Two more suspected cases have been detected in people returning from abroad, it said, adding that all three, who had been vaccinated, were placed in quarantine. The government later announced another suspected case.

    Scientists in South Africa said on Thursday that they had detected the new B.1.1.529 variant with at least 10 mutations, compared with two for Delta or three for Beta.

    The strain was of “serious concern” and had been blamed for a surge in infections, the authorities in South Africa said.

    It has also been detected in Botswana and Hong Kong among travellers from South Africa, as well as in Belgium.

    The new variant “is concerning and has the potential to be very dangerous. We are raising a red flag,” Israeli Prome Minister Naftali Bennett said late Friday.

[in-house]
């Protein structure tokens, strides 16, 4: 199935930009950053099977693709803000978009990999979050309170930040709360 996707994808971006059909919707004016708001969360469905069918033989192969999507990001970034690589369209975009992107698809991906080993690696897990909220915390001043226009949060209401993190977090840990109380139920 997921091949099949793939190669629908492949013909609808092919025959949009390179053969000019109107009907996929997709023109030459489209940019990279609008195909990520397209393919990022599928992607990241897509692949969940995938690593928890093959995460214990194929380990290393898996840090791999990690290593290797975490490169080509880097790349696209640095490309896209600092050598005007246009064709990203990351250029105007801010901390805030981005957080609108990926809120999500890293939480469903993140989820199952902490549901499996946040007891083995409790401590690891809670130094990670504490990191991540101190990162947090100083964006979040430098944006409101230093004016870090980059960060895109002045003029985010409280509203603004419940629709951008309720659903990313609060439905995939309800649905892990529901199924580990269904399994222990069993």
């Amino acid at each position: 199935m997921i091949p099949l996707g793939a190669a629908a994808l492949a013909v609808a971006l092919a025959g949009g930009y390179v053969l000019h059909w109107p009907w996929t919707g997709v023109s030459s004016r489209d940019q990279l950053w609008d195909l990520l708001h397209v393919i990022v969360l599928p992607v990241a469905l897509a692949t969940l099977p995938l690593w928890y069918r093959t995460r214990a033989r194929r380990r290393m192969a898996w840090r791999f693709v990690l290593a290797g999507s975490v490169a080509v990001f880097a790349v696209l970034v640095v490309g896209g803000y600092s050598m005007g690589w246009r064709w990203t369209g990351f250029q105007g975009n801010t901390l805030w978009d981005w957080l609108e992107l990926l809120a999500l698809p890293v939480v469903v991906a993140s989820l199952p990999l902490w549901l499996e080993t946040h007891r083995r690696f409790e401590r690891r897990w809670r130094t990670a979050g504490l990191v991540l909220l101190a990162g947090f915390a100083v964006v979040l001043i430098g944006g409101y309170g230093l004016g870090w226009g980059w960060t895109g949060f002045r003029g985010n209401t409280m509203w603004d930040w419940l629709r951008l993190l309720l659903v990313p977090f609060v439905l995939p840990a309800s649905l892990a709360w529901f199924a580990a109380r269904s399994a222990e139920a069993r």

He said Israel would order 10 million PCR test kits.

    Israel was one of the first countries to launch vaccines against the coronavirus last year, thanks to a deal with Pfizer that gave it access to millions of doses in exchange for data on the vaccine’s efficacy.

    Its initial vaccine rollout of the Pfizer-BioNTech jab was among the world’s fastest, and more than 5.7 million of the country’s nine million people are now fully vaccinated.

    The post Israel closes borders to all foreigners over Omicron first appeared on Thai PBS World : The latest Thai news in English, News Headlines, World News and News Broadcasts in both Thai and English. We bring Thailand to the world.

    28 November 2021
    Coronavirus Outbreak Update
    https://www.thaipbsworld.com/?p=279945
  • Has Prayut’s order as junta chief put Thailand on gold miner’s chopping block?

    New developments in negotiations between the Thai government and mining company Kingsgate Consolidated have left the public worried that Thailand will either have to pay billions of baht in compensation...